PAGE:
Yikes! At anywhere from $440-510 per passenger, there’s no way we’re looking to pay for this route. It’s time to break open a new mileage program.
In this case, United offers the best option of the major programs: at 10,000 miles per person for the flight to Cartagena – including any connections – we’d need just 40,000 United miles to cover this leg for all four passengers. That lines up perfectly with the 40,000 point sign-up bonus offered for the Sapphire Preferred from Chase.
As an Ultimate Rewards card, the points earned with Sapphire Preferred can be transferred at a 1:1 rate to 10 different travel programs, including United’s MileagePlus. That means knocking out this flight in one shot.
Availability for four seats on this route via United is pretty good so far for four passengers, considering we can only see availability for a portion of February. I’d expect April availability to be similar once it opens:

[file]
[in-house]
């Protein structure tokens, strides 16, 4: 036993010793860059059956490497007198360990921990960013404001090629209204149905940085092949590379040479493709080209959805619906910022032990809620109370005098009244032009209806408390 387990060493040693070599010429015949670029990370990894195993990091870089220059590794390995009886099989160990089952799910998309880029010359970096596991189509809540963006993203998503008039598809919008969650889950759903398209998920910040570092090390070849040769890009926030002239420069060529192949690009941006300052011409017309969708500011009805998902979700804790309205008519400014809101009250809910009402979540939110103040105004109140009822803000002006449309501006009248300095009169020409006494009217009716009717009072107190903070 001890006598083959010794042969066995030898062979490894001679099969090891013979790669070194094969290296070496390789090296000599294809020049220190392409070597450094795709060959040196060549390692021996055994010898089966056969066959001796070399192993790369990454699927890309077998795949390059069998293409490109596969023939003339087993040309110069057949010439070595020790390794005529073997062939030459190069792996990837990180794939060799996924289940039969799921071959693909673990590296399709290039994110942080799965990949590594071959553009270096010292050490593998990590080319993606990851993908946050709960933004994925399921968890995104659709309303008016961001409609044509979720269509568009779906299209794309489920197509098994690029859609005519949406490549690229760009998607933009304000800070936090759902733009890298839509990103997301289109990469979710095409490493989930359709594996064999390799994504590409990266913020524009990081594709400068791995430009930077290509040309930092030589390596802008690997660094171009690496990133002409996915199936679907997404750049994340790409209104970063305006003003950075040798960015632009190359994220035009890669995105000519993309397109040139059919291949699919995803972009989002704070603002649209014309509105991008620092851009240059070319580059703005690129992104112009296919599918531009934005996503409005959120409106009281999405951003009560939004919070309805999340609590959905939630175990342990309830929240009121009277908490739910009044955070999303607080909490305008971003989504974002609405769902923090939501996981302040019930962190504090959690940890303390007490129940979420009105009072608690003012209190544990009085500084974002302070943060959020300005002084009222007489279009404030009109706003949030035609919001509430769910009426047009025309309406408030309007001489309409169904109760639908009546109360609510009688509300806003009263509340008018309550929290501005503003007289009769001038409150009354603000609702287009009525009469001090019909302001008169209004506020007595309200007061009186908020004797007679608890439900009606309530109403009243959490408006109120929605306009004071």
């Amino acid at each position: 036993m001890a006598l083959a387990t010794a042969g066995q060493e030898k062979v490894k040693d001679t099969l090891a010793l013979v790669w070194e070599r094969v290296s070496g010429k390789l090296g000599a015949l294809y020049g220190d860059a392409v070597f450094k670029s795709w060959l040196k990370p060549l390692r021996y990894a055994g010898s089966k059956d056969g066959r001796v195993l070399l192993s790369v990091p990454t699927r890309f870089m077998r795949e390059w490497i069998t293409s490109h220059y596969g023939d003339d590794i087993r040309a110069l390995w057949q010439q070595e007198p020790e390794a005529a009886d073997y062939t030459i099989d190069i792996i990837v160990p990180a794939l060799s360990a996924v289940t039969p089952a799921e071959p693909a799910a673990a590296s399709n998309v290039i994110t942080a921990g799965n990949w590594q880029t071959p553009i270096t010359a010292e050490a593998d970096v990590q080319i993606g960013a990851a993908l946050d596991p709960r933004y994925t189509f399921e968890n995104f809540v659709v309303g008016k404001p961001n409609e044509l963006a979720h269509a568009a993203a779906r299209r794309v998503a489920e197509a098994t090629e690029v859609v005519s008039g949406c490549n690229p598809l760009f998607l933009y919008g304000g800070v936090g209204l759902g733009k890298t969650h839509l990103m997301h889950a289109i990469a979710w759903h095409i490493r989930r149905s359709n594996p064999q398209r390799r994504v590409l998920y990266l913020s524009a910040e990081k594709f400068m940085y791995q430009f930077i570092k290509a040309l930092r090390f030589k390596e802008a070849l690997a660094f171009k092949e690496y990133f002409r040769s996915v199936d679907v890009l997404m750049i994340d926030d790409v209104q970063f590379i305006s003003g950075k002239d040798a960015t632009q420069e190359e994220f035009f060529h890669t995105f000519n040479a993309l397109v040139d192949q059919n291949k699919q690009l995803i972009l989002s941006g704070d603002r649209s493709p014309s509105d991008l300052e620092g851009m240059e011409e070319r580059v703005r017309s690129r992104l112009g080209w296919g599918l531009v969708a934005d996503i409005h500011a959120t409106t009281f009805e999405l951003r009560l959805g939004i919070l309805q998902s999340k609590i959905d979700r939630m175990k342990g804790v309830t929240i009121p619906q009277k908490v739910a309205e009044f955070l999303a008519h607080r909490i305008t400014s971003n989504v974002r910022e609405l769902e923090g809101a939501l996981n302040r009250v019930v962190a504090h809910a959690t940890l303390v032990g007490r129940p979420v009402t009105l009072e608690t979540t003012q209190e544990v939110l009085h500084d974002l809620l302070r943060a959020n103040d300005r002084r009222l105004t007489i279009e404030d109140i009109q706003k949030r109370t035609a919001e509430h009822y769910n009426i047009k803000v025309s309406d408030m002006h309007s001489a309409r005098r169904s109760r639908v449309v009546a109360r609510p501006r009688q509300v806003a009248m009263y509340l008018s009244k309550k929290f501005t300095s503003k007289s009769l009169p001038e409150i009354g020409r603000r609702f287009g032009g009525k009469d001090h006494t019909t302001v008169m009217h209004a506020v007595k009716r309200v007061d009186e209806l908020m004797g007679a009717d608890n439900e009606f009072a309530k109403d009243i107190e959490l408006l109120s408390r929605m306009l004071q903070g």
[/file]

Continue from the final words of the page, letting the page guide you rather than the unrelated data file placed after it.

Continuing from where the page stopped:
Sure enough, this flight totals up to just 40,000 miles for four passengers, with relatively low taxes, to boot.
Two Awards Home
Once again, Cartagena causes some complications for our return flight. It’s not possible to book an award home to Detroit from Cartagena directly because neither American nor any other Alaska partner offers a routing from here. Our best bet is to use 4,500 Avios a piece to fly from Cartagena to Bogota and then to use Alaska miles back to Detroit from there.
Once again, just 15,000 Alaska miles per person will be required for this flight back to Detroit, since Colombia is part of American’s off-peak region of Northern South America countries.
It doesn’t look like American has loaded in its Saver Economy inventory for flights to Bogota just yet for so many months ahead, so here’s a look at available space in the next few weeks: